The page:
Question

Understanding Hunting Today

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8 minutes of reading

In his foreword to Sand County Almanac, Aldo Leopold wrote, “There are some who can live without wild things, and some who cannot.” He continues, explaining that his essays “are the delights and dilemmas of one who cannot” (p.xvii).[1] Today, our industrialized and highly technical society has many people living without wild things. Indeed, far fewer people hunt than don’t, so how is it possible to make the case that hunting makes us human?

While only about 6 percent of the American population hunts each year,[2] the majority of the American public supports hunting even if they don’t personally participate, with about 79 percent of adult Americans nationwide indicating they approve of legal hunting.[3] Furthermore, the inventions of agriculture, government, and technology have made hunting for food generally unnecessary for nearly every single person. It seems counterintuitive that hunting, an activity in which so little of the population participates and that which is no longer critical to survival, would enjoy such widespread, contemporary approval. Nonetheless, social science research clearly confirms this support. We argue that it is only when we view these modern opinions on hunting through the lens of the past that the apparent contradiction between low participation and high approval makes sense. We must examine today’s attitudes in an evolutionary context to begin to understand how hunting is inextricably part of who we are today, part of what makes us human.

Without detailing the specifics or debating the issue, most of us can probably agree that humans were once a species whose very existence depended upon the ability to hunt (as well as to gather). Prior to the development of farming and agriculture, hunting was an activity intended exclusively to obtain meat for the tribe, group, village, or family. The hunters in the group were primarily males who would pass the ability to survive on to the next generation by taking them hunting. Each of these aspects of hunting remains prominent among hunters today. Hunting today is still predominantly a male activity: 91 percent of hunters are male.[4] Research also consistently shows that it takes a hunter to make a hunter, meaning almost all hunters today were initiated into hunting by another hunter, usually by a father or father figure.[5]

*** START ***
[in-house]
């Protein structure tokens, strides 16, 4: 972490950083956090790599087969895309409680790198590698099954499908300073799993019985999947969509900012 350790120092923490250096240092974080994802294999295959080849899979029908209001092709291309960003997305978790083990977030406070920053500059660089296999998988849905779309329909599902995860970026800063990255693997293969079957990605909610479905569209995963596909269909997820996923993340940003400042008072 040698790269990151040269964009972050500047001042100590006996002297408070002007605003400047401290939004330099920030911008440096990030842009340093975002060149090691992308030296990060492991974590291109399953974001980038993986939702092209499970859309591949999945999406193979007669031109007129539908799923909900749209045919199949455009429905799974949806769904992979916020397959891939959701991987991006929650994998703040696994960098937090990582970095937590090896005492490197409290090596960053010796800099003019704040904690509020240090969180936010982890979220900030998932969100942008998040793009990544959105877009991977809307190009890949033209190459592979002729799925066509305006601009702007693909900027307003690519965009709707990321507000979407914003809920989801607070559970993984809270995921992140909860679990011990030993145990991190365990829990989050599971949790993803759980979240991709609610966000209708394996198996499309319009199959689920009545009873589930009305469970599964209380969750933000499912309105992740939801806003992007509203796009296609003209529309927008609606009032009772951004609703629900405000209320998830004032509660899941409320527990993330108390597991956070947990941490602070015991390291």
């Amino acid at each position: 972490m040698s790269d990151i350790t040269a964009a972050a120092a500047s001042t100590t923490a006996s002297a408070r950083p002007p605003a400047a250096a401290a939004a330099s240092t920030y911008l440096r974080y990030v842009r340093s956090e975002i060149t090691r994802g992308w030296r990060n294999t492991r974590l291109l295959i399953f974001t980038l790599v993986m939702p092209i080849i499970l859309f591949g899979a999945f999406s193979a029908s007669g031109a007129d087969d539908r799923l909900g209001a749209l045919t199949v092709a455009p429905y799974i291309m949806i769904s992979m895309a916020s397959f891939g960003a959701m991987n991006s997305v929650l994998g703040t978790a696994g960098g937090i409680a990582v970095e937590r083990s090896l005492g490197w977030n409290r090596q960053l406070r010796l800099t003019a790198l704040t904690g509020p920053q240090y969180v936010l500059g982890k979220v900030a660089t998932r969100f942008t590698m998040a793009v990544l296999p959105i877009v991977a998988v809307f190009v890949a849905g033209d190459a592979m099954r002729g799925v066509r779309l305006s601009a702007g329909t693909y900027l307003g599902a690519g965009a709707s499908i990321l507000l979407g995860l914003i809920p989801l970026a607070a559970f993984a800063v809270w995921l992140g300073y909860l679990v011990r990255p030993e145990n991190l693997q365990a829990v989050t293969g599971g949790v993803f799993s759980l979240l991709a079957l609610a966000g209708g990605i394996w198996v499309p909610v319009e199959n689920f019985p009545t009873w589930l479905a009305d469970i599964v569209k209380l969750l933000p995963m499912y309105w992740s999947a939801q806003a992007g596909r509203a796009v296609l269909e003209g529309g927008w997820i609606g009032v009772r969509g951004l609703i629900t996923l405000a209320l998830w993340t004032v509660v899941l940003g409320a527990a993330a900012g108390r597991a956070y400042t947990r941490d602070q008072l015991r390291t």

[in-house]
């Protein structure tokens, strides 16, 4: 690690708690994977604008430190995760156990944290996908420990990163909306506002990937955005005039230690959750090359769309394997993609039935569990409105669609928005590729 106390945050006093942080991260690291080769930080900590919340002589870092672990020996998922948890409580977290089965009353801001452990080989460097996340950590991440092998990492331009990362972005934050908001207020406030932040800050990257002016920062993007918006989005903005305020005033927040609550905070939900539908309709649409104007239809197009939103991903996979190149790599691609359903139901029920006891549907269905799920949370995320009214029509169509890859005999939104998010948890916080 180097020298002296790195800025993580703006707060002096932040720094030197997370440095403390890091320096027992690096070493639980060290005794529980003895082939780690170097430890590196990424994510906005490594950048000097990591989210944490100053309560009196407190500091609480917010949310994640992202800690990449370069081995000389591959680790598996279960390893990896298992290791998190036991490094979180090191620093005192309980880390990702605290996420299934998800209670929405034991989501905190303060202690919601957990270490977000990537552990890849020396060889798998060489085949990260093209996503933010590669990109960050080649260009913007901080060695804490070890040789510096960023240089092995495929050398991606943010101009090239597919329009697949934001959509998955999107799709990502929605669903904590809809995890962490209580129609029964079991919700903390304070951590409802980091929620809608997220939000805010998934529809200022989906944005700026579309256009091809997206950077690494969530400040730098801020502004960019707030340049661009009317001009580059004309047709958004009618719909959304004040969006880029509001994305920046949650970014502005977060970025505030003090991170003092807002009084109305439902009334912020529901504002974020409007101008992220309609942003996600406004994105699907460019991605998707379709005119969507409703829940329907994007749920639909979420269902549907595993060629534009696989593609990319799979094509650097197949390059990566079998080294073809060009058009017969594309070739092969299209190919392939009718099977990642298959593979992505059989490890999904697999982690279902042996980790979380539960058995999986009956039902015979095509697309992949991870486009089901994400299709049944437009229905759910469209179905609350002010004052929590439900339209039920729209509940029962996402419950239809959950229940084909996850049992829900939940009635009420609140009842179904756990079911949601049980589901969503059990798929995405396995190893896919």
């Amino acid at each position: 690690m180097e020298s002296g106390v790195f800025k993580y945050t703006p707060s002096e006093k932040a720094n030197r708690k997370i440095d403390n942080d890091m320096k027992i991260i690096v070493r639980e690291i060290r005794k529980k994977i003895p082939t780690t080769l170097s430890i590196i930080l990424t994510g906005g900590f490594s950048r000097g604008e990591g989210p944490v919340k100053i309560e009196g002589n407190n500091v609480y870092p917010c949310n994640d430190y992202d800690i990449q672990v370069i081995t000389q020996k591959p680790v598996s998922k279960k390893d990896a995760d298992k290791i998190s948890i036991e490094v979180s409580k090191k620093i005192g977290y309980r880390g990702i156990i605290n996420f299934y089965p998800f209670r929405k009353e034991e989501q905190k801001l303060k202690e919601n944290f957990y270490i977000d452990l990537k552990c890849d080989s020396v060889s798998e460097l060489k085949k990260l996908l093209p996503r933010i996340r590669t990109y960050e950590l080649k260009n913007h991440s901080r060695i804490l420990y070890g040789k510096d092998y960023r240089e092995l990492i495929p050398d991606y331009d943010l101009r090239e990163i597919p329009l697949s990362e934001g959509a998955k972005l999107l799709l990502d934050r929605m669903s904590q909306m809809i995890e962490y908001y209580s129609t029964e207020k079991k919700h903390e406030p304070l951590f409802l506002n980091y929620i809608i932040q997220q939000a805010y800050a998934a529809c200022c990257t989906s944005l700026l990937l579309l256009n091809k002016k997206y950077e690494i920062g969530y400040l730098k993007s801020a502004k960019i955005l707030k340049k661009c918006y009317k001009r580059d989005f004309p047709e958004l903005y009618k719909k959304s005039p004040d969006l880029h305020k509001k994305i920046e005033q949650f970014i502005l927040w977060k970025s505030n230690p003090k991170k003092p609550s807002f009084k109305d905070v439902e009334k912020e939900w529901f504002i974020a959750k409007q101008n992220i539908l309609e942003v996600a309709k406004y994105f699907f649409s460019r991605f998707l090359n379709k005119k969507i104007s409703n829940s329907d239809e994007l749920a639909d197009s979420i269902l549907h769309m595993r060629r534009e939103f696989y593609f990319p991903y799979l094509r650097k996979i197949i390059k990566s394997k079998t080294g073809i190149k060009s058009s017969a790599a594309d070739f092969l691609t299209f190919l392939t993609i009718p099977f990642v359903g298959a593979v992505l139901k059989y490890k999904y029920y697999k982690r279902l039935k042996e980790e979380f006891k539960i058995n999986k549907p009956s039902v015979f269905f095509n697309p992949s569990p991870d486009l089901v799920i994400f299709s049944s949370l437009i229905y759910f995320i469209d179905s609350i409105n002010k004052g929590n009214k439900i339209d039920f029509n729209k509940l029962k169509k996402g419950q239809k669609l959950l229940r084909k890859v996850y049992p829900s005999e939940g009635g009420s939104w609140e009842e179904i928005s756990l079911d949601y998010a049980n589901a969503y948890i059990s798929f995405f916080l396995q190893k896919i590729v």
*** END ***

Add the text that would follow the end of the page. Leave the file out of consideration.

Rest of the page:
Today there are many motivations for hunting, including hunting for food, recreation, sport, and social reasons.  However, hunting for the meat is a motivation that has persisted well beyond its necessity in the United States. In fact, in recent years hunting for the meat has even increased in importance, with the percentage of hunters who hunt for the meat increasing from 16 percent in 2006 to 35 percent (and the top reason) in 2013.[6, 7] Although the top motivation currently is hunting for the meat, hunting to be with family and friends is also commonly cited. This second motivation emphasizes hunting’s historical relationship with the group: hunting was almost always a group activity and hunters in the group would pass on the knowledge of and participation in the activity to the next generation to ensure survival.

Father and son out hunting Another consideration for how hunting makes us human is the way in which the general population relates to hunting. As we previously indicated, the majority of the American public (79 percent) approves of legal hunting. Furthermore, about eight in ten adult Americans also say it is important to them that people have the opportunity to hunt, even if they do not personally participate.[8] Clearly, whether participating or not, hunting is still viewed as a meaningful or valuable human activity.

The value of hunting, however, is not unconditional. Public support of hunting varies based on multiple factors, including species hunted, motivations, and methods. These variations in support can again be understood in relation to the historical role of hunting as a necessity.

When asked about approval or disapproval of hunting for various species, adult Americans are much more likely to approve of hunting for those species traditionally hunted for food in hunter-gatherer societies, such as deer (78 percent approve of hunting for deer), wild turkey (75 percent), and small game (71 percent).[9] However, support drops with some of the species that posed a higher threat to humans, were more difficult to kill, and were not the type of meat typically consumed, such as black bear (47 percent) and mountain lion (42 percent).[10] Note that the latter cases with less approval also happen to be cases that anti-hunting and animal rights groups such as PETA and In Defense of Animals tend to attack. It is easier to sway public opinion in their favor because those species are not the ones around which hunting for sustenance evolved.